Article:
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Tom Stenzel visits White House for gathering on childhood obesity

by | April 20, 2010
More than 100 key stakeholders in obesity prevention from academia, community groups, government and industry, including United Fresh President and Chief Executive Officer Tom Stenzel, gathered in early April at the White House to discuss the growing epidemic of child obesity and ways to combat it.

After hearing from the first lady, Michelle Obama, the meeting afforded an opportunity to talk with the Obama administration's task force members, and then break into working groups on four separate challenges the task force will address: increasing access to healthy foods, increasing physical activity, improving the school environment and empowering parents with their children.

Mr. Stenzel participated in the break-out group on increasing access to healthy foods led by U.S. Department of Agriculture Deputy Secretary Kathleen Merrigan, which focused primarily on increasing access to fresh fruits and vegetables in inner-city and rural "food deserts," and increasing access and affordability for those in poverty and government feeding programs. Many of the community groups present spoke about urban farms on vacant lots, community-supported agriculture, locally grown products and farmers markets.

Mr. Stenzel was able to support these concepts as a "way to instill a connection between people and food production," he said in an April 15 press release, but not as a way to truly meet volume needs in feeding the population. He encouraged the task force to look to the produce distribution system already in place for solutions, a system in which regional and local wholesaler-distributors can play a critical role in getting fresh produce to consumers wherever and whenever needed.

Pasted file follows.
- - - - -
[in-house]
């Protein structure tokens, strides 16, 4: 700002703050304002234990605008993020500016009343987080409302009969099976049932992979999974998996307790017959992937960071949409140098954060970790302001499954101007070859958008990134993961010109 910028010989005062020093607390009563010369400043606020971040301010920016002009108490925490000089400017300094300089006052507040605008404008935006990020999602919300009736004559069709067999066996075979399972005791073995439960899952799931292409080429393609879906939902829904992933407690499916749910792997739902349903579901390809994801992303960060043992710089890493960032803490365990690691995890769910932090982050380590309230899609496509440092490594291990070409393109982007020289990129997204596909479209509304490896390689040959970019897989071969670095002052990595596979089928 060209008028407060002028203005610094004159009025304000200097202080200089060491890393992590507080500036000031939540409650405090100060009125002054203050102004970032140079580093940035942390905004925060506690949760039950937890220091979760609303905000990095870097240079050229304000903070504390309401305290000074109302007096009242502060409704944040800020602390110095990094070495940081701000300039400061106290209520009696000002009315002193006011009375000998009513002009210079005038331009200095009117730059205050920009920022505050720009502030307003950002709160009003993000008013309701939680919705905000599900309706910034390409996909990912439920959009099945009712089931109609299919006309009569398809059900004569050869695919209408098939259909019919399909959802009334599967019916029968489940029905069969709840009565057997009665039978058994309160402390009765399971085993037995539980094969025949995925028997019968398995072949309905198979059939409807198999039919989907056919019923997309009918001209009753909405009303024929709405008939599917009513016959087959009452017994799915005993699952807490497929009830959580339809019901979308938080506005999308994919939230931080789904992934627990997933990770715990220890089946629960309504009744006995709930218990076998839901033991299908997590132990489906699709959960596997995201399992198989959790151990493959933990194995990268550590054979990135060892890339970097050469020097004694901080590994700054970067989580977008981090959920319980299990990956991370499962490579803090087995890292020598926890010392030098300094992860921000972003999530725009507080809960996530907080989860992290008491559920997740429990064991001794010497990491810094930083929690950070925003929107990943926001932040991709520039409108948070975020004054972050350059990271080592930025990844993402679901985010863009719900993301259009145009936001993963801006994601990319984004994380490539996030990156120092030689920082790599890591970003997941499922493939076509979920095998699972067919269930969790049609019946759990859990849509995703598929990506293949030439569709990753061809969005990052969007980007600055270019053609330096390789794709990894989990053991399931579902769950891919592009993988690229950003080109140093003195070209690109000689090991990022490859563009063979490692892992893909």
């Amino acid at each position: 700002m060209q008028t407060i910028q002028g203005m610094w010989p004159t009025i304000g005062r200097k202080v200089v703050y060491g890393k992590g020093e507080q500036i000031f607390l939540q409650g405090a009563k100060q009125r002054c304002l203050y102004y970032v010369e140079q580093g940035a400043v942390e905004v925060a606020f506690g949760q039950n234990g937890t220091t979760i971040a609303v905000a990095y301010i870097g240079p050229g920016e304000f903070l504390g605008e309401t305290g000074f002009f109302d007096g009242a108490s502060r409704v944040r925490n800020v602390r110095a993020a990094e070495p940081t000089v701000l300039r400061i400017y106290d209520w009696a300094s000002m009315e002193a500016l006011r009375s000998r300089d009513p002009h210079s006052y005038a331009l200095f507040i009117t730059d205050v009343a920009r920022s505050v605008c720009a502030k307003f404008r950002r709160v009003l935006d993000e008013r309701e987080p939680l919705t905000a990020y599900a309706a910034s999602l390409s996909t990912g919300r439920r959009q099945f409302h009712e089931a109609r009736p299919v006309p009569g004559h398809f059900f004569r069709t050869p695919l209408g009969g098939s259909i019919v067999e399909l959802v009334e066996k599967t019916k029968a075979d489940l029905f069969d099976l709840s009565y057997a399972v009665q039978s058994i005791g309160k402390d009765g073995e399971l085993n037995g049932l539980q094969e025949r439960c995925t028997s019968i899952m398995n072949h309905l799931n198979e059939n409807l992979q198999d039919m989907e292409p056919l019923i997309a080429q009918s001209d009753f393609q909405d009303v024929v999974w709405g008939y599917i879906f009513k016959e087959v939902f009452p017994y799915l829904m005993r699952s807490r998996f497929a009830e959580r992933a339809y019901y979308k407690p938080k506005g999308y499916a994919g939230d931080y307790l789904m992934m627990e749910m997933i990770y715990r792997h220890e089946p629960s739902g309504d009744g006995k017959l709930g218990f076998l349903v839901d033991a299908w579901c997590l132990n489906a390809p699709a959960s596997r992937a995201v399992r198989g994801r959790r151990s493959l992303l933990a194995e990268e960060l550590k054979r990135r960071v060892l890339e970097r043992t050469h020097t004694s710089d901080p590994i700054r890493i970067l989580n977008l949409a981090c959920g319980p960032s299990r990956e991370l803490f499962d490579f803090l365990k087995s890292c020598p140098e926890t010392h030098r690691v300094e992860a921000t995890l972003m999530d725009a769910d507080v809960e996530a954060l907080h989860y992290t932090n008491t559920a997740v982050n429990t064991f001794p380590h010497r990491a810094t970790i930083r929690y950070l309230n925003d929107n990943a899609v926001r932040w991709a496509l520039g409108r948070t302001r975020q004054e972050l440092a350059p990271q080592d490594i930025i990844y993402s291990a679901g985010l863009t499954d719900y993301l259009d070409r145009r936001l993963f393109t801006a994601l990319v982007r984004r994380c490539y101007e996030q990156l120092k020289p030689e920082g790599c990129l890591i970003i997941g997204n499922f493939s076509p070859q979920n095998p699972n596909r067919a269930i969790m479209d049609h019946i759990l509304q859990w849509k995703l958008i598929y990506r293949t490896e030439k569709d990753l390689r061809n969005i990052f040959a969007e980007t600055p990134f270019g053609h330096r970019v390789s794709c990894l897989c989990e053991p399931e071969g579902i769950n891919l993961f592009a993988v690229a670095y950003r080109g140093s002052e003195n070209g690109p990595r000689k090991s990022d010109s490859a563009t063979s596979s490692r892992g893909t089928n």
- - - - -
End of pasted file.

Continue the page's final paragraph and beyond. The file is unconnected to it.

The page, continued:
Deputy Secretary Merrigan agreed and suggested a look at wholesale markets as part of the solution in increasing access to fresh produce. In addition, there was general consensus on the need to create incentives for people receiving SNAP benefits (formerly called food stamps and an acronym for Supplemental Nutrition Assistance Program) to choose more fruits and vegetables.

The meetings provided a good opportunity for Mr. Stenzel and others to promote the concept of allocating some portion of SNAP benefits directly to healthier foods like fruits and vegetables, similar to what has been done in the Special Supplemental Nutrition Program for Women, Infants & Children program, better known as WIC. The Rev. Douglas Greenaway, president of the National WIC Association, spoke with the group about the great popularity of fruit and vegetable vouchers and positive responses from WIC moms.

Messrs. Greenaway and Stenzel also emphasized the role of the WIC vouchers in building demand for fresh produce in those markets where consumers have not found much availability in the past.